Financial Incentives for Kidney Donations?

Recently, the United States reached a grim medical milestone: over 100,000 Americans now wait for a new kidney, liver, heart or lungs. Sadly, this comes as no surprise. Ever since the first successful organ transplant took place half a century ago, there have never been enough organs available to those who need them.

Over three-fourths of those on the national list are people waiting for a kidney: that’s 75,000 patients in need of a kidney transplant today. Only one in four of those on the list will get a kidney transplant this year. The rest will languish on dialysis until their names crawl to the top of the list – an ordeal that can take five to eight years in some areas of the country. That means, tragically, every day 11 people die waiting for a kidney that never arrives. These patients were healthy enough to benefit from a transplant when they were first placed on the list. But because no friend or relative was ready, willing or able to donate a kidney (a healthy person can live a perfectly good life with just one of his two kidneys), the patients had to wait their turn for an organ from someone who died.

Last year 6,306 friends and relatives donated a kidney to a loved one – the lowest number since 2000. We all should be thankful for these wonderful donors, but unfortunately there are just not enough of them to go around.

And despite decades of public education about the virtues of donating organs after death, only half of all Americans have designated themselves as donors on their drivers’ licenses. Moreover, if family members are unaware of a loved one’s preference, they often deny permission for the organs to be taken. And so the waiting list grows ever longer.

That’s why some experts think we need to alter our thinking about organ donations and allow financial incentives to help increase the number of organ donors. Dr. Sally Satel of the American Enterprise Institute, a kidney transplant recipient herself, and Dr. Benjamin Hippen, a nephrologist who serves on the ethics committee of the United Network for Organ Sharing (UNOS), believe the government should devise a safe, regulated system in which would-be donors are offered incentives to donate a kidney.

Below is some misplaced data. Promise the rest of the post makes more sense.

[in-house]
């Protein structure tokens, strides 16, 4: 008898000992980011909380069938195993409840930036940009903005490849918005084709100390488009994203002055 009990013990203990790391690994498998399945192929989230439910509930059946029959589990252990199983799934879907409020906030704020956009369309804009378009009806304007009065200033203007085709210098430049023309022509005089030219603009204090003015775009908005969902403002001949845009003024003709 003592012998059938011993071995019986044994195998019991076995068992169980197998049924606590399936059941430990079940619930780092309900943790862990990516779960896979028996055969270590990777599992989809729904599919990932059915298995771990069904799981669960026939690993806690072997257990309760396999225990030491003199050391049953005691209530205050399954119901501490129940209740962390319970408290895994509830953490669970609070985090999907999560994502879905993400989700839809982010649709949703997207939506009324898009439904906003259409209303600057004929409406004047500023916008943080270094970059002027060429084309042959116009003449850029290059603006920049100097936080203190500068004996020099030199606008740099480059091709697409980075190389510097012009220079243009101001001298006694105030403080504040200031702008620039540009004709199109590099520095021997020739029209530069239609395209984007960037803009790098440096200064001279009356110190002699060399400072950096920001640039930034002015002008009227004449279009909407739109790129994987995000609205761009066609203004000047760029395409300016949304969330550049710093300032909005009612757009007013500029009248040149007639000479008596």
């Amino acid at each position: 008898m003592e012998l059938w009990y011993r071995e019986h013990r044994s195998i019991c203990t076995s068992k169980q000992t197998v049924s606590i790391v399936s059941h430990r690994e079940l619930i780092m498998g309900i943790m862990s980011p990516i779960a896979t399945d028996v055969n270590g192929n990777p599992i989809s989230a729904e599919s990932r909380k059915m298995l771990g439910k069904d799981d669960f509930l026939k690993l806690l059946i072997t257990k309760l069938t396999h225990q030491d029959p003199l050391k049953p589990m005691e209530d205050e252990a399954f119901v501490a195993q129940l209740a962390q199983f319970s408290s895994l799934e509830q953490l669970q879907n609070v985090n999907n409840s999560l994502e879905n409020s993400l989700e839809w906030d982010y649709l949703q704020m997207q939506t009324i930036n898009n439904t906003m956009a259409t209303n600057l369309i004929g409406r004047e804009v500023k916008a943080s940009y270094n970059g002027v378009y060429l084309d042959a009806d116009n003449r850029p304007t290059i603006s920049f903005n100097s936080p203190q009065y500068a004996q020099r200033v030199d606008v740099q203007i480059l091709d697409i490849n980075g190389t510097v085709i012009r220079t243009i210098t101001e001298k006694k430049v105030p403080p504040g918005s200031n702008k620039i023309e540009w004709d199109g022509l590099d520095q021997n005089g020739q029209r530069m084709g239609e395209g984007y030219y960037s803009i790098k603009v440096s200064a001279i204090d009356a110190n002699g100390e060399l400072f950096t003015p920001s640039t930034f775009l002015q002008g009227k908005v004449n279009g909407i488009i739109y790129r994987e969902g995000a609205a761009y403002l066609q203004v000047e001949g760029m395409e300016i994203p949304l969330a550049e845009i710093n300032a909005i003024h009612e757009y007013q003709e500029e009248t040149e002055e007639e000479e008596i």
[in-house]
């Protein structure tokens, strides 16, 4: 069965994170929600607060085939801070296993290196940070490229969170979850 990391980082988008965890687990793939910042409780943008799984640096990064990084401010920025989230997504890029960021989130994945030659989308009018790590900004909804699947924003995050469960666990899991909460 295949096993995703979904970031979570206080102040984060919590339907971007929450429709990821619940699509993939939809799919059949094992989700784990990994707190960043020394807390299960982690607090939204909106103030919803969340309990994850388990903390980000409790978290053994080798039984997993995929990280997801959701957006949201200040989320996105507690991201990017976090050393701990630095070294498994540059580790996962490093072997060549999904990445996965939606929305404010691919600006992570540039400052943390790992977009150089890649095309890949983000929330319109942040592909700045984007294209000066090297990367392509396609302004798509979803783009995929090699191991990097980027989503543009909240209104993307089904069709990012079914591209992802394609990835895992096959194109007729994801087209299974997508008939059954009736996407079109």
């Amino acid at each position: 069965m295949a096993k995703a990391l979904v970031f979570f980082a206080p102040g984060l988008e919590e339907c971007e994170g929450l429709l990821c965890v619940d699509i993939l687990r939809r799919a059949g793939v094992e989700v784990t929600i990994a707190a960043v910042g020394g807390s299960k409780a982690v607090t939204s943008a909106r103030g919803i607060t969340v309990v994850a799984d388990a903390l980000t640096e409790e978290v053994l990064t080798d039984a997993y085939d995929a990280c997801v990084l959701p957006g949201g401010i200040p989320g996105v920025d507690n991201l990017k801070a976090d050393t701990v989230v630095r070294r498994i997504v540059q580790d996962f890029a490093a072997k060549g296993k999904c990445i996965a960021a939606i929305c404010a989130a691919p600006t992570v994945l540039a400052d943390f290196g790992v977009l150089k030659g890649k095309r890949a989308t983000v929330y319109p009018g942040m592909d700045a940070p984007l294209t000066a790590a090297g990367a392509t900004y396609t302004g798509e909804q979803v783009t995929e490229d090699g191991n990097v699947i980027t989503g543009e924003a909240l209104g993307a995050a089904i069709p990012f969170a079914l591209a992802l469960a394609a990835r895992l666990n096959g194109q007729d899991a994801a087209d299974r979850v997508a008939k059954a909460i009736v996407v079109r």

The idea is admittedly not a new one, but it may be an idea whose time has come. Such a proposal allows for some creative solutions. A financial incentive need not necessarily be a cash payment, but a material reward of some kind that makes it easier for people to become organ donors. For example, a donor could receive something as simple as lifelong health insurance.

The most efficient plan would be for states to implement their own creative ways of giving a combination of incentives to donors: tax credits, tuition vouchers or a contribution to a tax-free retirement account.

As Dr. Satel emphasizes, it would not be the sick person who reaches into his own bank account to reward the donor, but the government who provides compensation. That way, everyone in need of a kidney would benefit. And in keeping with the current system for distribution of organs, the kidney would go to the next person in line – not just someone who happens to be wealthy enough to pay for it.

Potential donors would receive education, undergo careful medical and psychological screening, and receive quality follow-up care. This is important because many critics say such a system would merely exploit poor donors in desperate need of financial help. But a meticulous months-long screening process and a non-cash reward can greatly eliminate that danger.

Such an approach has attracted the interest of at least one major policymaker in Washington: Senator Arlen Specter (R-PA). Specter wants legislation to revise the 1984 National Organ Transplant Act so it is no longer a felony for donors to receive compensation. This would clear the way for pilot studies of incentives. In the 1990s, Specter’s home state of Pennsylvania tried to give funeral benefits to families of organ donors but ran afoul of the national 1984 law.

Financial incentives are certainly not the entire answer; and they will not guarantee an organ to every patient who needs one. But together with existing altruistic donations and paired kidney donations (allowed by law late last year), financial incentives could make a large difference in the lives of the 100,000 Americans on the waiting list today.

John A. Schall, MPP, is a vice president at Jefferson Government Relations in Washington, D.C.

This article originally appeared in the September 2008 issue of aakpRENALIFE.

  • Written by: John Schall, MMP

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